FIG. 1 represents one embodiment of the present invention. In operation, the voltage and current monitor circuit (shown as CONT. in battery supervisor 11) opens the 60 A circuit breaker/switch 18 in battery supervisor 11 when the state-of-charge (SOC) of battery 19 has decreased to a pre-determined level (approximately 20% SOC). This SOC level is chosen to be high enough to be able to reliably start outboard motor 22 while still providing as much energy as possible to power trolling motor 27 and accessories 31, 33 and 34. Charge is put back into battery 19 when outboard motor 22 is running. When outboard motor 22 is running and battery 19 reaches an SOC level of approximately 30%, the 60 A, circuit breaker/switch 18 in battery supervisor 11 automatically turns back on. This generally occurs in about 1 minute because the SOC of battery 19 is increasing and because the charging current through the internal resistance of battery 19 is causing an increase in sensed voltage. The 60 A, circuit breaker/switch 18 in battery supervisor 11 has a high surge current rating (typically 300 A) and has a fast trip action (typically <250 uS) when the output is shorted. Therefore, automotive, blade-type fuses of 5 A or more in series with battery supervisor 11 output circuit breaker/switch 18 will not normally “blow” when a short circuit occurs. In the event the 60 A, circuit breaker/switch 18 in battery supervisor 11 is “tripped,” the operator can reset the circuit breaker/switch by switching the OFF/RESET-ON switch 16 to the OFF/RESET position and back to the ON position. Battery supervisor 11 has a typical quiescent operating current of 12 mA. If power from the battery monitor 11 is not needed and a low quiescent current (<1 mA) is desired, the operator can place OFF/RESET-ON switch 16 in the OFF/RESET position. Battery supervisor 11 can also be used as a high current switch (controlled by OFF/RESET-ON switch 16) for manually connecting and disconnecting battery loads. When battery supervisor 11 detects a sufficient SOC level of battery 19, green LED 13 is on. When battery supervisor 11 detects a fault, red LED 12 is also on. If battery connections to battery supervisor 11 are reversed during installation, only the red LED 12 will be on.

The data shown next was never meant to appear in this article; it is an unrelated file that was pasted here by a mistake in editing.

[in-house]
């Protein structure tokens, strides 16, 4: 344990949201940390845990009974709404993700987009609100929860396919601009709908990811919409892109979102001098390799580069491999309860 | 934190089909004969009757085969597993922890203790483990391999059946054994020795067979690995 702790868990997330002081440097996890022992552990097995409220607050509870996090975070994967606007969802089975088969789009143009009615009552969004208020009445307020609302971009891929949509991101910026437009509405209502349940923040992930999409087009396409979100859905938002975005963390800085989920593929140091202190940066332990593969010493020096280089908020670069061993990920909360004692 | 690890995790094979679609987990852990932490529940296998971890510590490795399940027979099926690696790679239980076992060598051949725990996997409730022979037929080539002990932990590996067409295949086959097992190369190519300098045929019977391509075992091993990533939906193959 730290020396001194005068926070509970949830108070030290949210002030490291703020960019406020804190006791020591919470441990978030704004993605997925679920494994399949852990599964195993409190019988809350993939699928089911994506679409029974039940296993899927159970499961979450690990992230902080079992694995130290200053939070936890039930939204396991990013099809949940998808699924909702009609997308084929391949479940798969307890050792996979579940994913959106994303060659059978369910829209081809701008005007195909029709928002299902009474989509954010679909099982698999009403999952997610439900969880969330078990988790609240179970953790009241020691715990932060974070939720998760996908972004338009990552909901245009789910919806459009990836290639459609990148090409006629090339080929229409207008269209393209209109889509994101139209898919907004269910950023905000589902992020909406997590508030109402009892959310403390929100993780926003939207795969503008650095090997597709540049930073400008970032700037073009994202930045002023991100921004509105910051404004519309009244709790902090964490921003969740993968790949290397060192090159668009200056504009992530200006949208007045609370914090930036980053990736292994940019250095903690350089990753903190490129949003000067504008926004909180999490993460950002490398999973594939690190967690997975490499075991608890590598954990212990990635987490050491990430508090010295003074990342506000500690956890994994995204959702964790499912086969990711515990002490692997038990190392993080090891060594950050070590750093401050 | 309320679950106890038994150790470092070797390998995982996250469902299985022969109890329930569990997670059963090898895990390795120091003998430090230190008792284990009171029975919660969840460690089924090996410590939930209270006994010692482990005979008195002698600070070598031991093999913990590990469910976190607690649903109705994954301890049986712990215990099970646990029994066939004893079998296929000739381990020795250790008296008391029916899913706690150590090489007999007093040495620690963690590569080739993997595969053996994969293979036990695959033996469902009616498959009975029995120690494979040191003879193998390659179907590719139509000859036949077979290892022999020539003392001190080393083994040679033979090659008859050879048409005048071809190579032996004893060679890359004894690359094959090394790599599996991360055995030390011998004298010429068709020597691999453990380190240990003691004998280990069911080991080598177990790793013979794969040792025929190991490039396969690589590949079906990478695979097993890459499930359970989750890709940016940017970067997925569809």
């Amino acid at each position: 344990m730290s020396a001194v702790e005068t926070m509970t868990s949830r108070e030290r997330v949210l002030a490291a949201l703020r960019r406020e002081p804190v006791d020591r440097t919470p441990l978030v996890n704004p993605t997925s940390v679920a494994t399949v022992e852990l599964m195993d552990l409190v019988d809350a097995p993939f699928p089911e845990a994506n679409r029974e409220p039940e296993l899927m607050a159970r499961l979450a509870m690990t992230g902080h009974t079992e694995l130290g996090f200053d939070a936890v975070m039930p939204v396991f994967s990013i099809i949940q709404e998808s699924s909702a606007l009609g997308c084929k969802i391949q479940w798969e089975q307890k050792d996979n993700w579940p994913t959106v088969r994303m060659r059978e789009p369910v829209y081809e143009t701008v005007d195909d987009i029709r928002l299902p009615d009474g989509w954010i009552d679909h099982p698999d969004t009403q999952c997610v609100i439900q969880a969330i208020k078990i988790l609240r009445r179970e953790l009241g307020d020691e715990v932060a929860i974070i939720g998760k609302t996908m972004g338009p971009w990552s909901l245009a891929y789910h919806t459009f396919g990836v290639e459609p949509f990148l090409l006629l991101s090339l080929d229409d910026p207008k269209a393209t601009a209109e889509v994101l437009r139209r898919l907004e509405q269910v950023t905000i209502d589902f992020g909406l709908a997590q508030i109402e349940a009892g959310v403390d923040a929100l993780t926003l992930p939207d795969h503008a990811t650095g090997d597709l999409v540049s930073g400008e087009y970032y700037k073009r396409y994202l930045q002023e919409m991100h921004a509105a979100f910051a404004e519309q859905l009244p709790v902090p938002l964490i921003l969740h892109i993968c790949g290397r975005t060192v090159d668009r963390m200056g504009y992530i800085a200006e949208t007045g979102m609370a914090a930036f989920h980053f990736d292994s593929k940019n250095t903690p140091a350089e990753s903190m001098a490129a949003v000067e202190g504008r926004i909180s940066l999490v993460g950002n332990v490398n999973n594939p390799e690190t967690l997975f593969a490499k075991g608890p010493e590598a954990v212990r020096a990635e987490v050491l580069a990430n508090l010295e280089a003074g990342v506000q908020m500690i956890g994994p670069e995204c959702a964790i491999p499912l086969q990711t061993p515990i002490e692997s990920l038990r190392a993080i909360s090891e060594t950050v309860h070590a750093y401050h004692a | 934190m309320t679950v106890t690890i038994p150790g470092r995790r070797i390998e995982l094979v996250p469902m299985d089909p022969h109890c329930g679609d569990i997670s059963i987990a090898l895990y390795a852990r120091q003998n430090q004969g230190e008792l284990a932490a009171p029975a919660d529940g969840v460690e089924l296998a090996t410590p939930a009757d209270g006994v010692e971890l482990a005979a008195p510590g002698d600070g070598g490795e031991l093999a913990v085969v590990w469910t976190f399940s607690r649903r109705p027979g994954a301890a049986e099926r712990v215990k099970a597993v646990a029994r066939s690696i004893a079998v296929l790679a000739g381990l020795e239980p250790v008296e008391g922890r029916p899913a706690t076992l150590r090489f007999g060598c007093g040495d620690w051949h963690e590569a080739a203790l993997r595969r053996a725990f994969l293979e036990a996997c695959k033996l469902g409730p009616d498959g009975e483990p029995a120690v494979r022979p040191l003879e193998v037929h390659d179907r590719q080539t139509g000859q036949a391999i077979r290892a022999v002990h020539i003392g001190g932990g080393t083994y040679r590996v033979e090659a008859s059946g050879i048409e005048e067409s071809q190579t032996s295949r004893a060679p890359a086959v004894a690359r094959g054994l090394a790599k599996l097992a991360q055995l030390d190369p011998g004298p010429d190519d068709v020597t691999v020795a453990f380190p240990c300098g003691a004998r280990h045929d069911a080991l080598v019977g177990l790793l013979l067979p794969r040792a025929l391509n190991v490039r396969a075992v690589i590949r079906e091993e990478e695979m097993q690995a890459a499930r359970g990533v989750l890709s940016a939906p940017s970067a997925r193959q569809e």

FIG. 2 illustrates a typical boat (or other watercraft) electrical system 200 that includes a waterproof, single-output, on-board battery supervisor 211 with a 75 A circuit breaker/switch 218 in accordance with the present invention. FIG. 2 shows additional accessories over those found in FIG. 1, that would be representative of a larger boat. Current for insignificant loads (such as a clock or the station memory of a radio) is not shown and is not sensed.
FIG. 2 represents another embodiment of the present invention where the circuit breaker/switch 218 in battery supervisor 211 is rated at 75 A instead of the 60 A rating in battery supervisor 11 in FIG. 1. Fuse 229 would typically have a larger rating than fuse 29 in FIG. 1, and is required to protect accessory circuit breaker wiring. Fuse (or circuit breaker) 235 is required to protect trolling motor 27. Typical accessories include radio 237, fish finder 239, horn 242, 12V power connector 244 (for additional accessories such as a spotlight or DC-to-AC inverter for AC loads), automatic, water level sensing, bilge pump 246 and running lights 33 and 34. Except for running lights 33 and 34 that share circuit breaker (or fuse) 247, each of these accessories get their power through their respective circuit breakers (or fuses) 236, 238, 240, 243 and 245. Typically, fuses 229 and 235 would be automotive blade-type fuses in waterproof holders. Operation of the electrical system in FIG. 2 is the same as in FIG. 1.